It's simply a matter of adjusting "aspirational prices", say Ogilvy and his peers.
The latest example is last month’s sale of Greenwich’s largest estate in the backcountry gated community of Conyers Farm. Originally listed in 2015 for $65 million, the price was reduced several times until it finally closed more than two years later for $21 million. The seller, billionaire Thomas Peterffy, had paid $45 million for it in 2004.
Those steep discounts don’t necessarily mean the properties lost value, according to Jonathan Miller, a real estate appraiser and consultant who provides Greenwich market analysis for Douglas Elliman.
“The pricing of a lot of these properties reflects a different time. It’s not reflecting the current market,” he said. “The discounts are very large because they’re discounts from prices that were never close to what the market conditions actually were.”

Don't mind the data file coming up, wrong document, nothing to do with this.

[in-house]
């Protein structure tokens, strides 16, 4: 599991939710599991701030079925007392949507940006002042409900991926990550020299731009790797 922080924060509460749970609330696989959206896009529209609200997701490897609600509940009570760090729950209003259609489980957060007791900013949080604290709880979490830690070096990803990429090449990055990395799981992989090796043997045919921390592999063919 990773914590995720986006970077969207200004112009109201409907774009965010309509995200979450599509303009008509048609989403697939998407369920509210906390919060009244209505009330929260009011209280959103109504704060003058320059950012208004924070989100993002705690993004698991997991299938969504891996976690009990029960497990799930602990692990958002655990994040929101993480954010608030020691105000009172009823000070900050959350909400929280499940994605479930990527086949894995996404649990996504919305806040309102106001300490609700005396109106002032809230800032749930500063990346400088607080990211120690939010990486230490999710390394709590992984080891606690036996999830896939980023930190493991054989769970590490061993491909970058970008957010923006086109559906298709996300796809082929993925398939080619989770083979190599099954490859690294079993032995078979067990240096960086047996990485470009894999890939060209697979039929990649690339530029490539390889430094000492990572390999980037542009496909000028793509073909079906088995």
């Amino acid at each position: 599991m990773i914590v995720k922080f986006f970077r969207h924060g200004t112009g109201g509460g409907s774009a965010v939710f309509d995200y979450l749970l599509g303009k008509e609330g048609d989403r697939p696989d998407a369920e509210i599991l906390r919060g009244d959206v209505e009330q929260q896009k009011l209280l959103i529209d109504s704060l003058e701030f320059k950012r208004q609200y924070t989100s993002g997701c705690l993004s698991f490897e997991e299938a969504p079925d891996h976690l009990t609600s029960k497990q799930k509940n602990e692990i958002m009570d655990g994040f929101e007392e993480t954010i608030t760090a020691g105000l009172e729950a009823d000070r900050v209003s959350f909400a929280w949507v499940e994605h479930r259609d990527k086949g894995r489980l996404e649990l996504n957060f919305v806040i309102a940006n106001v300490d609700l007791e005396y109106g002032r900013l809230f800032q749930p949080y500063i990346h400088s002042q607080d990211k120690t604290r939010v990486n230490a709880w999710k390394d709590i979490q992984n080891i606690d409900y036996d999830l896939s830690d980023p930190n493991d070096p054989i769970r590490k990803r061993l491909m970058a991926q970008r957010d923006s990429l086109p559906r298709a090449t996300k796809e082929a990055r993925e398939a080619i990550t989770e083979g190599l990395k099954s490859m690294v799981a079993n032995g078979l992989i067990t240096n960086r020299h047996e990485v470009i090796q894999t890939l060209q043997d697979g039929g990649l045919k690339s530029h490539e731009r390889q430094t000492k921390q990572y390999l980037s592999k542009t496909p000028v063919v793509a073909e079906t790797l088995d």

Between the housing bubble and changing trends in real estate, many Greenwich homeowners haven’t been pricing their homes according to how the real estate market currently works, said Miller, who calls the tendency “aspirational pricing.” With so many overpricing their homes, sellers’ expectations can become skewed.
Where I come from— Riverside — paying $45 million for a property and dumping an additional $20 million into renovations, then selling it for $21 million, total, adds up to a $44 million loss, minus transaction costs. That may not mean the property lost value in proper Greenwich real estate circles, but for those of us snickering on the fringe, it does suggest something close to that conclusion.